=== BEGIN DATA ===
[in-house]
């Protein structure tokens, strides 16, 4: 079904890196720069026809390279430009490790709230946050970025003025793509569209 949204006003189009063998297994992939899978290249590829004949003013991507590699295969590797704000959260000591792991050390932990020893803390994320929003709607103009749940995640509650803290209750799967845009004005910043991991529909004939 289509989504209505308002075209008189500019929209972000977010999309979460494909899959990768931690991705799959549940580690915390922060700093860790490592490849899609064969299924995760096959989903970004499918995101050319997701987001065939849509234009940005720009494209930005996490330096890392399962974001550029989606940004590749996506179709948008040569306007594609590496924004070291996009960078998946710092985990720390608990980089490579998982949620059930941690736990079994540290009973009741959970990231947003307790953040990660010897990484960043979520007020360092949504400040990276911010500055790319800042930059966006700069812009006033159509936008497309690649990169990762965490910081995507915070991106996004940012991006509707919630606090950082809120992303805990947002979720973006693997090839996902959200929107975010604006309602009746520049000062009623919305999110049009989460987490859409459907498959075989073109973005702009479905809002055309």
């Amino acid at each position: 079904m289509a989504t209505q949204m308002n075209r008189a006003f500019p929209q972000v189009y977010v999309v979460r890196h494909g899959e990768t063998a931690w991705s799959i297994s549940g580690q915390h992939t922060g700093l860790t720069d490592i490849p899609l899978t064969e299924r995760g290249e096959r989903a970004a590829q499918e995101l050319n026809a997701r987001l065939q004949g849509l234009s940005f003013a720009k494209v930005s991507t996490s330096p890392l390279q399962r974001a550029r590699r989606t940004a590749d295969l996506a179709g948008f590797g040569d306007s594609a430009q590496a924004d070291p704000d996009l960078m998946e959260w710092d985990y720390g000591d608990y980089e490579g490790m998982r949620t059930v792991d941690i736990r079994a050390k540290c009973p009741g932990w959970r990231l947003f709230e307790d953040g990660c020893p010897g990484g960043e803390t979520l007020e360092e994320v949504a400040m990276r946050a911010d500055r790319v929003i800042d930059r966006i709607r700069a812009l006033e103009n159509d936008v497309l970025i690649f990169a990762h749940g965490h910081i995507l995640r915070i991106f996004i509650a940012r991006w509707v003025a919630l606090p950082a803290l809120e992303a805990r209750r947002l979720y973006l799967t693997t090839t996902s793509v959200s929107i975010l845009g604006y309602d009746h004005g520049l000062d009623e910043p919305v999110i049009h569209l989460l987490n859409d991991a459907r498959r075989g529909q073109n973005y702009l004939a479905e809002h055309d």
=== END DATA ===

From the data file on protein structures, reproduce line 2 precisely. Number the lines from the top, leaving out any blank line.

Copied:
């Protein structure tokens, strides 16, 4: 079904890196720069026809390279430009490790709230946050970025003025793509569209 949204006003189009063998297994992939899978290249590829004949003013991507590699295969590797704000959260000591792991050390932990020893803390994320929003709607103009749940995640509650803290209750799967845009004005910043991991529909004939 289509989504209505308002075209008189500019929209972000977010999309979460494909899959990768931690991705799959549940580690915390922060700093860790490592490849899609064969299924995760096959989903970004499918995101050319997701987001065939849509234009940005720009494209930005996490330096890392399962974001550029989606940004590749996506179709948008040569306007594609590496924004070291996009960078998946710092985990720390608990980089490579998982949620059930941690736990079994540290009973009741959970990231947003307790953040990660010897990484960043979520007020360092949504400040990276911010500055790319800042930059966006700069812009006033159509936008497309690649990169990762965490910081995507915070991106996004940012991006509707919630606090950082809120992303805990947002979720973006693997090839996902959200929107975010604006309602009746520049000062009623919305999110049009989460987490859409459907498959075989073109973005702009479905809002055309």